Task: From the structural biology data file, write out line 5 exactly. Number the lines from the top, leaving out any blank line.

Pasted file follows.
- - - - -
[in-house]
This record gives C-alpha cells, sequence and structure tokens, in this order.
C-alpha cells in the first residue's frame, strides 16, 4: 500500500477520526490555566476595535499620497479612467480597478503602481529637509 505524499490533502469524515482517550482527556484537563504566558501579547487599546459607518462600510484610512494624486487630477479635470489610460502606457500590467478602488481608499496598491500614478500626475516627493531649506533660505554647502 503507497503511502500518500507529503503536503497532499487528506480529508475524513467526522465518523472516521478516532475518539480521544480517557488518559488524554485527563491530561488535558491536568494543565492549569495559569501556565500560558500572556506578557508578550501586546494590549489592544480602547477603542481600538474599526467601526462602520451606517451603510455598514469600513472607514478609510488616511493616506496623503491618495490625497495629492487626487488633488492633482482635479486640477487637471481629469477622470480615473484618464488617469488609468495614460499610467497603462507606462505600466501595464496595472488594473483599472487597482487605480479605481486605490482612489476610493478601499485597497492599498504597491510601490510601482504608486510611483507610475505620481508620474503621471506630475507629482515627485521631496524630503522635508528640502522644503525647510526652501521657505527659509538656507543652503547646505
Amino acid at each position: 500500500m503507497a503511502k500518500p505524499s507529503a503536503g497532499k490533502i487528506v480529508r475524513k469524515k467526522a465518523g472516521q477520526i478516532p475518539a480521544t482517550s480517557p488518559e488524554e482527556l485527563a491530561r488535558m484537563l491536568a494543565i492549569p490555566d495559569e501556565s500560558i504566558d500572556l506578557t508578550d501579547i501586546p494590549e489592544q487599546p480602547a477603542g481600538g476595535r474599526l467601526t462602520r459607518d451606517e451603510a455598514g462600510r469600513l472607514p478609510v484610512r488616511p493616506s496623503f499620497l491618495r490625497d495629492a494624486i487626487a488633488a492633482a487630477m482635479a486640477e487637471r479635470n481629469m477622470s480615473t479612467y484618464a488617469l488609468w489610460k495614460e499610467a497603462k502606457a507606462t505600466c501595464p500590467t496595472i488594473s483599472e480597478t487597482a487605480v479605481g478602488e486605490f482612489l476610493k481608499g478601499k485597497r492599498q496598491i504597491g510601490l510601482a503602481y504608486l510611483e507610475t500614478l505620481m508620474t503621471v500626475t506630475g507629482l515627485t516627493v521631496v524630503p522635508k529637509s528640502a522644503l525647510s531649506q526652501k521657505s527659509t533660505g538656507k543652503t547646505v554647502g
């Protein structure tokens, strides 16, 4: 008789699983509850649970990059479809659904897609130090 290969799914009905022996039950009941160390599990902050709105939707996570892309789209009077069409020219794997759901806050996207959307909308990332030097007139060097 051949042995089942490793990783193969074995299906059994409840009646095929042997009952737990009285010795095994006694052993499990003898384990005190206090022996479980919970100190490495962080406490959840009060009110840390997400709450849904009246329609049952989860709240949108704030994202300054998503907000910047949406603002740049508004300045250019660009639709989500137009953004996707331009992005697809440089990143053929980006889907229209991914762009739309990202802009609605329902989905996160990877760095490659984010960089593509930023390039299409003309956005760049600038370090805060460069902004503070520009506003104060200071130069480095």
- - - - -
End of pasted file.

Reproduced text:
């Protein structure tokens, strides 16, 4: 008789699983509850649970990059479809659904897609130090 290969799914009905022996039950009941160390599990902050709105939707996570892309789209009077069409020219794997759901806050996207959307909308990332030097007139060097 051949042995089942490793990783193969074995299906059994409840009646095929042997009952737990009285010795095994006694052993499990003898384990005190206090022996479980919970100190490495962080406490959840009060009110840390997400709450849904009246329609049952989860709240949108704030994202300054998503907000910047949406603002740049508004300045250019660009639709989500137009953004996707331009992005697809440089990143053929980006889907229209991914762009739309990202802009609605329902989905996160990877760095490659984010960089593509930023390039299409003309956005760049600038370090805060460069902004503070520009506003104060200071130069480095």